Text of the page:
Matthew 13:1-9, 18-23

Before I say anything else, I just have to say this: Since I’ve been here with you, we’ve experienced death after death of long-time significant members of this congregation. We’ve bid farewell and Godspeed to other long-time members, most recently Peter and Emmy Johnson. All those losses were and are difficult for us. They grieve our hearts, and the losses diminish us as a congregation. And now on top of the death of Rich Hartman, the sudden, unexpected death of Lorraine Maylum, like the proverbial straw that broke the horses’ back, has sent shockwaves through the congregation, causing a cloud of sorrow to descend upon at least those of you with whom I had contact this past week.

It is as though we’ve reached a crisis of confidence, a stark realization of our mortality and limits. Truly, we are all getting older, and yes, many are not as able to do things at the level you once could. But is that all there is to the story, to our story of being the church? No, it is not.

Think we have troubles? Well, we do, but that is not the story. The story is Jesus. Matthew places the parable of the sower, along with others, in the midst of a narrative of change and crisis. The section in which the parable of the sower is found is preceded by the rejection of Jesus by the Pharisees and by his own family. Immediately following the parables discourse, Jesus is rejected with hostility in his own home town. [Eugene Boring (Matthew, New Interpreters’ Bible) p. 300]

The main character in the parable is the sower. The sower scatters his seed carelessly, recklessly, seemingly wasting much of the seed on ground that holds little promise for a fruitful harvest. No real life farmer would ever waste expensive seed that way. Yet the gospels show us how Jesus squanders his time with tax collectors and sinners, with lepers, the demon-possessed, outcasts of all kinds, and of course with the motley, mostly uncomprehending band of this followers. In fact, his life and work and promises are in themselves the real parable. He is the lavish sower of the Word, sowing the world with grace and mercy.

Naturally, given the allegorical interpretation that follows the parable, and the usual human folly, we want to make everything be about us and our powers and abilities, and weight our souls down spending time pointing out the evidence of several kinds of soil in our lives and in our congregation on any given day. And that’s the source of our discouragement and worry about things. And even though we sing the song, “Lord, let our hearts be good soil”, I have to say that Jesus does not use the parable to exhort hearers to “be good soil,” as though we could make that happen. The hope in the parable is not about what we might be or do, but is rather that the sower keeps sowing generously, extravagantly, even in the least promising places. Jesus’ investment in his disciples shows that he simply will not give up on them, in spite of their many failings. We trust that he will not give up on us either, but will keep working on whatever is hardened, rocky, or thorny within and among us. We trust in his promise to be with us to the end of the age. It is truly what the Bible is all about. [Cf Elizabeth Johnson @ for the preceding two paragraphs] The parable of the sower is not about us, but about God and God’s promises to us. It is about the Living Word of God, Jesus Christ.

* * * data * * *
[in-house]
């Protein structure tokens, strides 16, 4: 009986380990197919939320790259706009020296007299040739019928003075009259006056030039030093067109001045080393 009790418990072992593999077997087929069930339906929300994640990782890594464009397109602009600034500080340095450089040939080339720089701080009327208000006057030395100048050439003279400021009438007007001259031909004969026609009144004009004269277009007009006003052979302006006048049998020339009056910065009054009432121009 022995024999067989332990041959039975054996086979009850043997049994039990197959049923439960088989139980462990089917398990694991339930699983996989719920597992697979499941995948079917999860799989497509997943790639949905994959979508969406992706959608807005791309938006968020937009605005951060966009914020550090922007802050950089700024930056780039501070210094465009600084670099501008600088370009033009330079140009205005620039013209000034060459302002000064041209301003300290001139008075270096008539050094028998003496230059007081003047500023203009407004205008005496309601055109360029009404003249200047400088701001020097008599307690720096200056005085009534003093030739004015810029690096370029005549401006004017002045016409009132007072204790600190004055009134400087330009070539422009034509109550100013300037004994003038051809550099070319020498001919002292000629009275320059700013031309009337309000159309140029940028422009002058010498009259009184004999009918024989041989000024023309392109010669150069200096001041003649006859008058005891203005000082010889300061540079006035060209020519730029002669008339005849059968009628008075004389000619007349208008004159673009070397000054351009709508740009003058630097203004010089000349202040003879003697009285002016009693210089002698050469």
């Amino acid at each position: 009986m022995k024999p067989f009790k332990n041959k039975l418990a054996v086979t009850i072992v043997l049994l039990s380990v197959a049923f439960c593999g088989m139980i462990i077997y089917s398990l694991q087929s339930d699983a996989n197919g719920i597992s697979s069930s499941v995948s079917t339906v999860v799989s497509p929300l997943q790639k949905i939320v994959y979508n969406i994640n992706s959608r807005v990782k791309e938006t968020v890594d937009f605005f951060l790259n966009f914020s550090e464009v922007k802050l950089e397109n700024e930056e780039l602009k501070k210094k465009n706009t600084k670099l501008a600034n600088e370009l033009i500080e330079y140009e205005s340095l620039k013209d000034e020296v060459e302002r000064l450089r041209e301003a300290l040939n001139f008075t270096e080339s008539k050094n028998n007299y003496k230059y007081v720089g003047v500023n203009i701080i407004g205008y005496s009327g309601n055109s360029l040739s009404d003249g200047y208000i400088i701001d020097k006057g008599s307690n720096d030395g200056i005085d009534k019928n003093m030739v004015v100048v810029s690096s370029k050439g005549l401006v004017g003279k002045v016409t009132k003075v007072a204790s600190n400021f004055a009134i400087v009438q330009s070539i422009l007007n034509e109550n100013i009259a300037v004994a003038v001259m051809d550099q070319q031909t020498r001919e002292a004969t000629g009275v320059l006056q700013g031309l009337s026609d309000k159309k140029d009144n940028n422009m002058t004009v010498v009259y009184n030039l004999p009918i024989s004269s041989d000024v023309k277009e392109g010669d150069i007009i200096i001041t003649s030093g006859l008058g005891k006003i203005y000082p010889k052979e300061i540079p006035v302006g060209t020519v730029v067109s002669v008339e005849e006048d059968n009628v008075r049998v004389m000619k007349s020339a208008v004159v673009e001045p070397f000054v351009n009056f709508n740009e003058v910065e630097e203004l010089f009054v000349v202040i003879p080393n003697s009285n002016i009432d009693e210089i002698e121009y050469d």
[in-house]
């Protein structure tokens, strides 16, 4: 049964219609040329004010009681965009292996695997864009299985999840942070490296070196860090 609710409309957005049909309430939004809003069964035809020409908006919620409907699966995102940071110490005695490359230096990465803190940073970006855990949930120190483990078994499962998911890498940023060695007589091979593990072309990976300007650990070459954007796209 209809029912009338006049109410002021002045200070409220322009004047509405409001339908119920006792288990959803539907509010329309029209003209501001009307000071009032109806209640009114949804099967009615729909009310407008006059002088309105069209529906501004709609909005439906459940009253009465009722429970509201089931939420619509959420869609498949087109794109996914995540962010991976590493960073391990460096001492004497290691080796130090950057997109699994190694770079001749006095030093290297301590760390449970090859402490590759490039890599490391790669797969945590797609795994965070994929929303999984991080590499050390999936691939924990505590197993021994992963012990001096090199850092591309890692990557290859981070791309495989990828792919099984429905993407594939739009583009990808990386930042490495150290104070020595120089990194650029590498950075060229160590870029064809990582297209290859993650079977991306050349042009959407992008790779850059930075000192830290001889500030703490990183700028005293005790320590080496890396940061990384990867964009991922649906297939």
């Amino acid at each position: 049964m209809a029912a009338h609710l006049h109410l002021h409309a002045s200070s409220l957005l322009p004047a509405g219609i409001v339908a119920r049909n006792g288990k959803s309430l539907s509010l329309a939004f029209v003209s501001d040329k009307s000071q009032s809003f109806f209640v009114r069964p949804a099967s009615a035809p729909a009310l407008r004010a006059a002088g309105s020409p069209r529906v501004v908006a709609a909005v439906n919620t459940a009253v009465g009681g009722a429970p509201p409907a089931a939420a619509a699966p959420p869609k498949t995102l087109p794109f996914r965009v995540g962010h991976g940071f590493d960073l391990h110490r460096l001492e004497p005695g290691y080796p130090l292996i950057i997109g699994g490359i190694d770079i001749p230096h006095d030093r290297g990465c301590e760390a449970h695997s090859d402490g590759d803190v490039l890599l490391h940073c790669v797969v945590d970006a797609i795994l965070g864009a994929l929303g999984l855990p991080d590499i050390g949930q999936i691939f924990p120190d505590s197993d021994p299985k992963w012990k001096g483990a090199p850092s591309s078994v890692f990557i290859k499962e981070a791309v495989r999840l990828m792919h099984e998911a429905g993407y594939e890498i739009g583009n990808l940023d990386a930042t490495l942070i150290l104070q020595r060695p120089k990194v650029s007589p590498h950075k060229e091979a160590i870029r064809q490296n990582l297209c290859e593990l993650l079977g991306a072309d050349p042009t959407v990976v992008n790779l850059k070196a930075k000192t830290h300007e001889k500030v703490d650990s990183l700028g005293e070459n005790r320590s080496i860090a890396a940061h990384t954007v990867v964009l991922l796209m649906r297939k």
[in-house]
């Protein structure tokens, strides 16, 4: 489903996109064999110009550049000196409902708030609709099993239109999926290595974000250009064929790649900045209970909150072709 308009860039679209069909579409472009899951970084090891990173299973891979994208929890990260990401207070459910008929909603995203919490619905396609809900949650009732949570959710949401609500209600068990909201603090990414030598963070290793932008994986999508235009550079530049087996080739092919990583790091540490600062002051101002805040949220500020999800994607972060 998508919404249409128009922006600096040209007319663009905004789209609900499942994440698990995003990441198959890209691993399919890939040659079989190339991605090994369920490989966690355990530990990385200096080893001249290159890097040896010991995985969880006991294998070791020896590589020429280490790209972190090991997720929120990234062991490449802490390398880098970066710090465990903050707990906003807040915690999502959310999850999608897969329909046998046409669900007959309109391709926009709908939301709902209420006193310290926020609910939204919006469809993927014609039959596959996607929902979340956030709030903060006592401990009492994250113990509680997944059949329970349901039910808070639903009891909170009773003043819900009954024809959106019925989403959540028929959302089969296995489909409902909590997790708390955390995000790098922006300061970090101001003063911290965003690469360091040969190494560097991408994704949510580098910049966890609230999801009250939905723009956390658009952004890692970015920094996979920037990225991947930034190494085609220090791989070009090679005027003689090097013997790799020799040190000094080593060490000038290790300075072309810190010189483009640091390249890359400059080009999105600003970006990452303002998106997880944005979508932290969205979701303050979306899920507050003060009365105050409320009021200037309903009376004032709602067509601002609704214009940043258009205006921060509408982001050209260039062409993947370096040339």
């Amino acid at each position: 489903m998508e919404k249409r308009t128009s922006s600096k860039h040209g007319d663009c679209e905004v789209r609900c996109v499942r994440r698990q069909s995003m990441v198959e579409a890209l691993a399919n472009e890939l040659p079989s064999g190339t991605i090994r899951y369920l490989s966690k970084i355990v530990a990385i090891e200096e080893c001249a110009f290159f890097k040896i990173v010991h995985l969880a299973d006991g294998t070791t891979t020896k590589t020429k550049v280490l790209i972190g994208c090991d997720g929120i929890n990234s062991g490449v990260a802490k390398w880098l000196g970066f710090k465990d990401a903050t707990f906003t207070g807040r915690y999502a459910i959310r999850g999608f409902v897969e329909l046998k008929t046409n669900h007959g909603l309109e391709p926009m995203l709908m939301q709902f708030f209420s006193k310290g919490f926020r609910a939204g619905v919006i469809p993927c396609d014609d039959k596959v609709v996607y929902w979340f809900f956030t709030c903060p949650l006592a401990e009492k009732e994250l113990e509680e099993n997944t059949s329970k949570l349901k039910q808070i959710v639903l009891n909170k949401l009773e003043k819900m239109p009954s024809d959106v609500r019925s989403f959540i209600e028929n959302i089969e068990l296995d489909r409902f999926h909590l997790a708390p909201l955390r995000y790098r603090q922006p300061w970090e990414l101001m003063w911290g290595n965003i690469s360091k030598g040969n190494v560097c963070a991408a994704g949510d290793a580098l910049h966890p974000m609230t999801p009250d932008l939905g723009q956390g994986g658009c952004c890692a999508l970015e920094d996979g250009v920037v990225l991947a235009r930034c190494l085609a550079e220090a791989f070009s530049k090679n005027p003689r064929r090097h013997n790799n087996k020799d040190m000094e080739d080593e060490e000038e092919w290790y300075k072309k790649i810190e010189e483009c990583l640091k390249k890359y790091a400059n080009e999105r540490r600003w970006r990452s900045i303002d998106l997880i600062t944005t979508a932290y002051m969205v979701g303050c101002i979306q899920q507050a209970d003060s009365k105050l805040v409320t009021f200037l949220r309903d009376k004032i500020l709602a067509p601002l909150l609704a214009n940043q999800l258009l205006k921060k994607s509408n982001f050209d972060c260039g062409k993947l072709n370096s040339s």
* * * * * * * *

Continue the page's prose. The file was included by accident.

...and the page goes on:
Eugene Peterson, the man who paraphrased the Bible in striking language, known as the Message, wrote this about the place of the Scriptures in our lives:
Read is the first thing, just reading the Bible. As we read we enter a new world of words and find ourselves in on a conversation in which god has the first and last words. We soon realize that we are included in the conversation. We didn’t expect this. But this is precisely generation after generation of Bible readers do find: The Bible is not only written about us but to us. In these pages we become insiders to a conversation in which God uses words to form and bless us, to teach and guide us, to forgive and save us. [Intro to Zondervan Message/NIV Bible]

I hear that as right on the mark for where we may be, in the ever more clearly dawning realization of our limits and what I term our congregational fragility at this point in its history. In the parable, we hear the One who speaks and lives in God’s way, Jesus our Savior and Lord. He, not us, is the totally faithful one.

Jesus who sows the Universe with Good News confidently expects that God will bring forth an abundant crop. The crop is not a church that looks triumphant in the world, but is a church of an abundant harvest of trust and hope in God, no matter what its size or demographic. In spite of our sorrows and struggles, in the face of suffering and decline, such a church expects God to be kind and gracious and merciful, always. Such a church looks to God, not itself.

Isaiah the prophet announced such confidence long before Jesus, but the faithfulness of Jesus fulfills his words:
My word that goes out from my mouth;
shall not return to me empty,
but it shall accomplish that which I purpose,
and succeed in the thing for which I sent it. [Isaiah 55:11]

Jesus the faithful one became those words, the Living Word, never wavering in his confidence the merciful, gracious, renewing work of God.

Brothers and sisters, let us look not to ourselves for the answers, but to Christ crucified and risen, whose faithfulness is the hundredfold blessing of God. Living in Christ’s faithfulness the whole universe becomes music–the trees clapping their hands and the mountains and hills bursting into song!

No wonder Jesus said: Let anyone with ears listen! Amen.